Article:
I haven’t been blogging as much lately because life has been chaotic. But, from the chaos, I want to share the lessons I have learned from one of the most significant projects I have undertaken: acting as a general contractor for my home remodel. So, without further ado, here are my lessons from a major renovation and how to ensure the costs don’t blindside you by creating an accurate remodel budget (plus a spreadsheet for calculating your budget).
Crafting your expectations
When I purchased my residence years ago, it was at the top of what I could afford and needed renovations. However, it was the best option and the lowest-priced home in the area I wanted to live.
After settling in, I put off remodeling for quite some time as saving for Financial Independence eclipsed all other goals in my life. Once that phase of my life sunsetted, I found myself ready to remodel, and my partner and I began determining the project’s physical and fiscal scope.
Looking back now, I can see that our hopes of crafting an accurate expenditure outlay were comical since I had no experience in construction.
We chose not to hire a general contractor, and through the permitting process, I “became one” to manage our various tradespeople to save money. But, I failed to establish an objective baseline cost and instead came up with only a rough inkling of the project’s estimated cost, which was flat-out wrong.
Therefore, my first suggestion when planning a remodel is to get quotes from at least three full-service general contractors. While you may need help locating available general contractors in your area depending on your location (Colorado, I am looking at you), it is a worthwhile exercise, even if you plan to oversee the work or do it yourself.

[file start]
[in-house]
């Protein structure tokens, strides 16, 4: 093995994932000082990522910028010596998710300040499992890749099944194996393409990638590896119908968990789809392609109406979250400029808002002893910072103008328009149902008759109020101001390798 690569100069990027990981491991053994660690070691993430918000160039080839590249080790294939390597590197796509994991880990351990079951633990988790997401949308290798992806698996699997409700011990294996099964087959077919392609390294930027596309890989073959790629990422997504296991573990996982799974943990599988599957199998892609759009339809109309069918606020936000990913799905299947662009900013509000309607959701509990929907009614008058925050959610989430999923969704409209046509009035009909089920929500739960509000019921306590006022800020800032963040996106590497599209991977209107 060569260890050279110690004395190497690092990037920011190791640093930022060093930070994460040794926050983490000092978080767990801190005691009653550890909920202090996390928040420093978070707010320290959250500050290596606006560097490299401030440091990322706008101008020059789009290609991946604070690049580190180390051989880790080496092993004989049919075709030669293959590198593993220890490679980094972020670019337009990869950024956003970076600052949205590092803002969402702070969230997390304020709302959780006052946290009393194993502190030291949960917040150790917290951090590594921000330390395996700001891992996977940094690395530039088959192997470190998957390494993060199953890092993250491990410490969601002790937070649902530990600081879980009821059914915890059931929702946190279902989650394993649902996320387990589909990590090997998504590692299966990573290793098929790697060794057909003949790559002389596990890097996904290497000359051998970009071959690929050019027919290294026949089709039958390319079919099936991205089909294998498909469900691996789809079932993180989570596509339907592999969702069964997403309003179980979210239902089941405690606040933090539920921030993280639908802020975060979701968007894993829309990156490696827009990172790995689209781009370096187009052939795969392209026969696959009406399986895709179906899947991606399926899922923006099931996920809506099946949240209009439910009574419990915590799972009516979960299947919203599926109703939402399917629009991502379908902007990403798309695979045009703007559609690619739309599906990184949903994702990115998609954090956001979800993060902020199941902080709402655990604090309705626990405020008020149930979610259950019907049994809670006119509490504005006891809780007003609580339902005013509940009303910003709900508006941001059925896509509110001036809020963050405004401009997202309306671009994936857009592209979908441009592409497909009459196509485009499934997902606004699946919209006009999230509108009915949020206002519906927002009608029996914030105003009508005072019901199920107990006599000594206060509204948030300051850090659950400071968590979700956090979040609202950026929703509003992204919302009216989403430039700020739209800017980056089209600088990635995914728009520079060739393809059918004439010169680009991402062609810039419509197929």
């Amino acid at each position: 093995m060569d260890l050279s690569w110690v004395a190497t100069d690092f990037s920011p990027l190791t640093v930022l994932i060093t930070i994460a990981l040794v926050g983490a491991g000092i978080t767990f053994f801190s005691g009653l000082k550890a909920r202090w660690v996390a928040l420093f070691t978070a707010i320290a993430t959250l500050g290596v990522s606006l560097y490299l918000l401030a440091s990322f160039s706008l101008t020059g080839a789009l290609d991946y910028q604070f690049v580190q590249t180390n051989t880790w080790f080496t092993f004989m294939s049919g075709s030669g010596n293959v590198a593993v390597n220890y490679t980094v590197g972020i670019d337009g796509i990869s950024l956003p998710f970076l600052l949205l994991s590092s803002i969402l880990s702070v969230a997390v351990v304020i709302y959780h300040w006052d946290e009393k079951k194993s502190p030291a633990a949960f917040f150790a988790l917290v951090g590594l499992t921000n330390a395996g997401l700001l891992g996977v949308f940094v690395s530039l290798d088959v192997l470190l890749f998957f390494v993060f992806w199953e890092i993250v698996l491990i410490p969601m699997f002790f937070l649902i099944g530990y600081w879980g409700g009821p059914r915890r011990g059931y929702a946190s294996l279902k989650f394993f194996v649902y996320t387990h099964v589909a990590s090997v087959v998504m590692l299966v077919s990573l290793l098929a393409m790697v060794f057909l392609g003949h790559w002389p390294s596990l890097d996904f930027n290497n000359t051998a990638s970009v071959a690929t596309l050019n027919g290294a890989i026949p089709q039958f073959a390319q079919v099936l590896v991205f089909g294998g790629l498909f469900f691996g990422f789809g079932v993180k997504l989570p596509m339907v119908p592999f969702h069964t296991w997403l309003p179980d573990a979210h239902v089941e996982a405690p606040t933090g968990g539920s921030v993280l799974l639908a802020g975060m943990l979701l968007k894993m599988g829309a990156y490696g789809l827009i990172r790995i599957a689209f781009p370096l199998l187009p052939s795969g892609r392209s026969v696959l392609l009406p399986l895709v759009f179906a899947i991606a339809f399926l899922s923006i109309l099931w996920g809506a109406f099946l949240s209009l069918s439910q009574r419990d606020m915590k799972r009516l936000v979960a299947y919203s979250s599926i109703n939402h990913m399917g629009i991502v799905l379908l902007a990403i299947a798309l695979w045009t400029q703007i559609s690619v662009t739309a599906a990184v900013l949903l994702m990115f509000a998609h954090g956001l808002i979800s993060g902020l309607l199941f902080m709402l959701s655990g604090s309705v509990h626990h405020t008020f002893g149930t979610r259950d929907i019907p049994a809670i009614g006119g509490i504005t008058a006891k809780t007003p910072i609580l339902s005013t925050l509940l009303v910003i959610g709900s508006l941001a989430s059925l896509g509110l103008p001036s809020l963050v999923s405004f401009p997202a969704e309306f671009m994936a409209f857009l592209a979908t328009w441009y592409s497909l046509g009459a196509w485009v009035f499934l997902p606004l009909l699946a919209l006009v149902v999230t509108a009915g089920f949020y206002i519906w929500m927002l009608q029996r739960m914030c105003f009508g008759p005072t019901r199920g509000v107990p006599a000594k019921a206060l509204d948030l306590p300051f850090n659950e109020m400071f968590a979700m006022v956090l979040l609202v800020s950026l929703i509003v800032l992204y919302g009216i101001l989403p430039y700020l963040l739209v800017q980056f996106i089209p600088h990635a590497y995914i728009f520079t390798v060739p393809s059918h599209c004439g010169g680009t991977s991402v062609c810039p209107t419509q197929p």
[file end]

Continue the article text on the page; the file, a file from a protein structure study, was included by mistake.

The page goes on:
Construction management is a trade that requires skill and experience, and if you have none, you should enlist the help of experts to set your expectations appropriately.
As an aside, do not feel bad if you don’t want to do the work yourself, as paying others for their skillset is acceptable and not a financial sin, contrary to the FIRE-side campsite talk (assuming you have the money).
Everyone has their specialty, so make the tradeoff with the most palatable opportunity cost for your situation.
Expect the unexpected and budget accordingly
When we undertook our project, we knew there was a chance we would discover asbestos in the walls or ceiling. For those unfamiliar, asbestos is an inert mineral that was used in construction materials to help add fireproofing that becomes dangerous when aerosolized and inhaled.
We tested our home for asbestos to ensure that we didn’t expose ourselves or various tradespeople to a potentially cancer-causing compound during the demolition phase. As fate would have it, every wall and ceiling contained this mineral in the drywall texture and required proper abatement.
While we had planned for the cost of abatement, gutting down to the studs (i.e., raw structural framing) increases construction costs since more materials and labor are required to replace them down the line.
If you have yet to build a home from scratch, it is difficult to foresee all the expenditures that need forecasting. Consequently, when planning out your project, be prepared to have a best-case budget for if things go without a hiccup and one that factors in the auxiliary costs of every issue arising that is forecastable.
If you do not have adequate cash reserves to cover a project doubling in cost, you may have to make difficult decisions to prioritize what matters. Notably, you cannot anticipate every scenario and must expect snares, even when utilizing a general contractor.
Hence, only rip open walls or tear out lights and fixtures once you must. And expect the unexpected!
During the remodeling process, I had various tradespeople ask me if I wanted additional work done that I had not considered. Some of this work I declined, but some I accepted as I had failed to anticipate it. While this adds up, it is less substantial than the scope creeps from wants and needs that come up mid-renovation.
Before embarking on your project, plan for scope creep by allocating additional funds to your budget or sticking to your original plan. Saying no when you are remodeling your home is hard, especially when you are seeing your vision come true.